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|Title:||The troubling wilderness : the psychological uses of the sublime and frontier in illustrated children’s books||Authors:||Lo, Yi Min||Keywords:||DRNTU::Humanities||Issue Date:||2016||Abstract:||The association between children and the natural world has been set as an antithesis towards human society, particularly the domestication that it espouses. Nature and the child are mutually represented, in a word, by wildness. This thesis is interested in investigating the relationship between children and wildness – specifically the wilderness. It will examine literature closely related to children – the award-winning picture book Where The Wild Things Are by Maurice Sendak and Antoine Saint-Exupéry’s well-known illustrated novella The Little Prince as ecological texts. It argues that wilderness in these stories embody what William Cronon highlights as the two branches of definition, the sublime and the frontier to be conquered.||URI:||http://hdl.handle.net/10356/67019||Fulltext Permission:||restricted||Fulltext Availability:||With Fulltext|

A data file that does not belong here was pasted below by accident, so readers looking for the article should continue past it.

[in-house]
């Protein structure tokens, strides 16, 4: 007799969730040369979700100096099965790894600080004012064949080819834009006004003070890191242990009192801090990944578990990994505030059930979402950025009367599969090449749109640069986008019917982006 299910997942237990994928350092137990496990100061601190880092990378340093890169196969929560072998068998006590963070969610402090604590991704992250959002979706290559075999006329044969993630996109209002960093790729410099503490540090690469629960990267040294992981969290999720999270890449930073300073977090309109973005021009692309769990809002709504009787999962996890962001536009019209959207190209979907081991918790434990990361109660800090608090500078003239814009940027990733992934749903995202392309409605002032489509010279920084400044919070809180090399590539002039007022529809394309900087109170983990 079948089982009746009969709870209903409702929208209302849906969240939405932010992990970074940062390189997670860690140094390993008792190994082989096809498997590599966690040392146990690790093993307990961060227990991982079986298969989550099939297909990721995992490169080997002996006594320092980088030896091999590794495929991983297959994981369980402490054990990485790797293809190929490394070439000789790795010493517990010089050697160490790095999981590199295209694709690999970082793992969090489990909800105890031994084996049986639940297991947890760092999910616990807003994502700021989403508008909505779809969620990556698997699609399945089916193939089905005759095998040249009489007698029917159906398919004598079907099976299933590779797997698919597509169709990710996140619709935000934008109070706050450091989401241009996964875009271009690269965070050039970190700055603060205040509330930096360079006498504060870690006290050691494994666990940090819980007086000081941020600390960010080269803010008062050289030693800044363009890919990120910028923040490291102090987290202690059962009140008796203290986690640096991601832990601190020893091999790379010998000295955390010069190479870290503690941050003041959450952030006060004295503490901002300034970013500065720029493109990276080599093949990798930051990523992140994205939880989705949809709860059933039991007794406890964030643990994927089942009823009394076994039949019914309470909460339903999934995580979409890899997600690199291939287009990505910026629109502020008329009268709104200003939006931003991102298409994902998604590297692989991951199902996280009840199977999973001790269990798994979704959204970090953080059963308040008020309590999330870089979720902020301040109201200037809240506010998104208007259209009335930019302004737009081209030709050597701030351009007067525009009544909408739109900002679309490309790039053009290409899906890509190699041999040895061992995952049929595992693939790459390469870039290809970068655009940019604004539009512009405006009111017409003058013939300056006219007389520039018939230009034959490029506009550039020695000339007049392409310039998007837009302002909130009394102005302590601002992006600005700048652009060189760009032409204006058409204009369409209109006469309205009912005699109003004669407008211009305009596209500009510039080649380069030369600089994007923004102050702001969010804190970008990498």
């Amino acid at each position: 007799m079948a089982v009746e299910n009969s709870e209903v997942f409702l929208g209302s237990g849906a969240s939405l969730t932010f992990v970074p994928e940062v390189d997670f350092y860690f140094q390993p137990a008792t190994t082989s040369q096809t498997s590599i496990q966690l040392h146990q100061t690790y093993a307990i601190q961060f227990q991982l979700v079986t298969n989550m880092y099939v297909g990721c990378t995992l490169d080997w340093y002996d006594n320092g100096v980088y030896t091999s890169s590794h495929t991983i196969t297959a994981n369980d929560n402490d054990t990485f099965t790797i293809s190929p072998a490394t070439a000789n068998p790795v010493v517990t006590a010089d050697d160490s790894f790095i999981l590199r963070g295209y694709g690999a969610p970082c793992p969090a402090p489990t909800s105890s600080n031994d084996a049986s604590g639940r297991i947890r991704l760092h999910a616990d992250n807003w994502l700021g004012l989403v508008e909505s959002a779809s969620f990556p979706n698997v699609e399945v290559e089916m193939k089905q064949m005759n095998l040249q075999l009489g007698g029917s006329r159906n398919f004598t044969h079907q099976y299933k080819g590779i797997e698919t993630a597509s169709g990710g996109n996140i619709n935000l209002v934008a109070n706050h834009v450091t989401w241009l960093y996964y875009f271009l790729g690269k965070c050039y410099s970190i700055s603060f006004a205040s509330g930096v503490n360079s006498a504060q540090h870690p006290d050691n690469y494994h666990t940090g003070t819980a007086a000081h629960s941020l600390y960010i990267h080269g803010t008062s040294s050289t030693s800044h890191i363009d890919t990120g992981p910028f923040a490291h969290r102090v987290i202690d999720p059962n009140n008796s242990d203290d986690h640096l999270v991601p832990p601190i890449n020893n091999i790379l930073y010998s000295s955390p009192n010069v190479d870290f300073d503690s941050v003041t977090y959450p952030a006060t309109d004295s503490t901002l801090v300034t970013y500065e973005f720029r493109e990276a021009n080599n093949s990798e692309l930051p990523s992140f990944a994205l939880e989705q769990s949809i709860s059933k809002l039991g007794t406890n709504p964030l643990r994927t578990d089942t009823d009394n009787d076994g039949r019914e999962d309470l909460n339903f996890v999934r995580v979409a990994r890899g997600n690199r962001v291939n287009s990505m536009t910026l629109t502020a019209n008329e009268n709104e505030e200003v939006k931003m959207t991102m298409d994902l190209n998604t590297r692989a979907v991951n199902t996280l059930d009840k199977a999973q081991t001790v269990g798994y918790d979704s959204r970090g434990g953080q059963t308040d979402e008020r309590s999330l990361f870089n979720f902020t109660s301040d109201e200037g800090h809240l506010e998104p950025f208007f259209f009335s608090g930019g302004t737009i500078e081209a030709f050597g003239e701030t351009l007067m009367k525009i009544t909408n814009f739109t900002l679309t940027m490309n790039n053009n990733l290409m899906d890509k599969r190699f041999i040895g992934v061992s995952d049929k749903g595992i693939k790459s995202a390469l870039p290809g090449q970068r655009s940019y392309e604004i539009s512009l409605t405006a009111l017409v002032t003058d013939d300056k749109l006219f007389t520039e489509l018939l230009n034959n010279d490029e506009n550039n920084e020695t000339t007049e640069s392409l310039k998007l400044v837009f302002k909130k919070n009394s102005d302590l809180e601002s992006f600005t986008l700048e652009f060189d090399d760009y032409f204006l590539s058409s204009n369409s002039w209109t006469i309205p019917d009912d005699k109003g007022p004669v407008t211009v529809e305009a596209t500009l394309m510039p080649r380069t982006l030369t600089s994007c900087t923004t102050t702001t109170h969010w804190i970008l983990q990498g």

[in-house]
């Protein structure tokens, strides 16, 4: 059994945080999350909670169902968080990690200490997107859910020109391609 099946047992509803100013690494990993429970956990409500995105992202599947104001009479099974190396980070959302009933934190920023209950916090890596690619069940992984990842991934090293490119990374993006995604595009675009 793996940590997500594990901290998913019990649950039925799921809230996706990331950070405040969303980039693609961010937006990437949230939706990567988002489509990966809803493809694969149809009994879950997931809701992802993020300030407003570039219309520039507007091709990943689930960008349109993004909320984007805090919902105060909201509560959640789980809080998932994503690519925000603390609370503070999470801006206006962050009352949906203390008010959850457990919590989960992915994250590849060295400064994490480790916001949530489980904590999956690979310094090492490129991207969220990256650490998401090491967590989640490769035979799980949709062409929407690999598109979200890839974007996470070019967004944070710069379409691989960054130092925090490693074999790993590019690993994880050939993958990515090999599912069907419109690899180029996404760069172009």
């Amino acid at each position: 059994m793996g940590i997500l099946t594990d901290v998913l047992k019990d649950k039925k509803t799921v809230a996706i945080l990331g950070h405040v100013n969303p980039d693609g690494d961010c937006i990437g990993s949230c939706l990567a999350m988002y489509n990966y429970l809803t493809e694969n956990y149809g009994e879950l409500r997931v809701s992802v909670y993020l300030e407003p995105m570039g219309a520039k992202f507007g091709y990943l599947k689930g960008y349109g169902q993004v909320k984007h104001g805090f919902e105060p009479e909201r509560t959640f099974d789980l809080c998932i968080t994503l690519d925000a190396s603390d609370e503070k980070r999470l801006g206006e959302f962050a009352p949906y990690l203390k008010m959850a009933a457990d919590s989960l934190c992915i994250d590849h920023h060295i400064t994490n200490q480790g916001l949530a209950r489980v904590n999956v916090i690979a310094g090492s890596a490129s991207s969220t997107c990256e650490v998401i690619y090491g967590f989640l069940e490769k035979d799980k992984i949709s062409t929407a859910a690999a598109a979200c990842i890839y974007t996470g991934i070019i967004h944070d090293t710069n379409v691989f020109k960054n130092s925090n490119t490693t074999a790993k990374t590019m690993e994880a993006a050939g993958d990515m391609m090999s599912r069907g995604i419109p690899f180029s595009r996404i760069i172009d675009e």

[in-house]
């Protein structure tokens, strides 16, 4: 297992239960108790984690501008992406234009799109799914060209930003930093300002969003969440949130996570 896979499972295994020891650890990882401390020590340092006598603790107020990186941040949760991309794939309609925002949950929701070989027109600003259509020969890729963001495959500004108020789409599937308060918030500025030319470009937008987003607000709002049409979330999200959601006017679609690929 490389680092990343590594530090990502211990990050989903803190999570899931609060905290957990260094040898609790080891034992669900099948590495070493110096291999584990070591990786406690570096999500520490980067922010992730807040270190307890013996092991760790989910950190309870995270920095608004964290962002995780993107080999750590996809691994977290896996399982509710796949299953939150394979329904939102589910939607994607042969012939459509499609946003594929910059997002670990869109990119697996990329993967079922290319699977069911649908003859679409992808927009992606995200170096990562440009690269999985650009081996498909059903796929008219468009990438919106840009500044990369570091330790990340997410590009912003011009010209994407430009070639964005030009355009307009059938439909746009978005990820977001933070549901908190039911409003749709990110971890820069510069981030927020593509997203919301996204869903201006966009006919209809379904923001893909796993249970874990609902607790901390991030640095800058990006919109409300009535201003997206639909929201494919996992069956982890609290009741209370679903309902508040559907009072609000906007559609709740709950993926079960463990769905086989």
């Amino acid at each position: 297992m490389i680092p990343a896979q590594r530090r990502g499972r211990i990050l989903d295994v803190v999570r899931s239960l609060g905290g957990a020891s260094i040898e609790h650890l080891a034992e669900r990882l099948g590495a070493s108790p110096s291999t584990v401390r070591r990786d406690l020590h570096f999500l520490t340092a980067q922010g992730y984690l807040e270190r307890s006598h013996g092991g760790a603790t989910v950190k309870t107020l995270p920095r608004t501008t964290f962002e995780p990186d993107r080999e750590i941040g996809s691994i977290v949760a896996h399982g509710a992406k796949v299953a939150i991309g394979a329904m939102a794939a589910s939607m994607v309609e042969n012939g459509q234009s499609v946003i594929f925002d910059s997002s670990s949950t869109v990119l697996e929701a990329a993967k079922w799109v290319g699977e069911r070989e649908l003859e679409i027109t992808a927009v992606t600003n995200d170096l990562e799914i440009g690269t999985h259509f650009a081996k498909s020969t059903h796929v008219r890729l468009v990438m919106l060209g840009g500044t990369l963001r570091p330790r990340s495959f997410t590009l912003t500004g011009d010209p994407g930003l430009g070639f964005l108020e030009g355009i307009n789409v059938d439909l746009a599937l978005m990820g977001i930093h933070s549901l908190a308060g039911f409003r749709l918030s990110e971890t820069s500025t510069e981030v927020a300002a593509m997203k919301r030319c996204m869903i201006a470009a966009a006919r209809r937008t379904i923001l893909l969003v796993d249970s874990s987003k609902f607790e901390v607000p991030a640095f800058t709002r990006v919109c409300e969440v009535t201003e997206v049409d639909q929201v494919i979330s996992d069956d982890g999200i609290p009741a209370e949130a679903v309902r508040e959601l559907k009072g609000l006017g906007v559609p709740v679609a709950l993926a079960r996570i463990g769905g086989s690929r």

|Appears in Collections:||HSS Theses|
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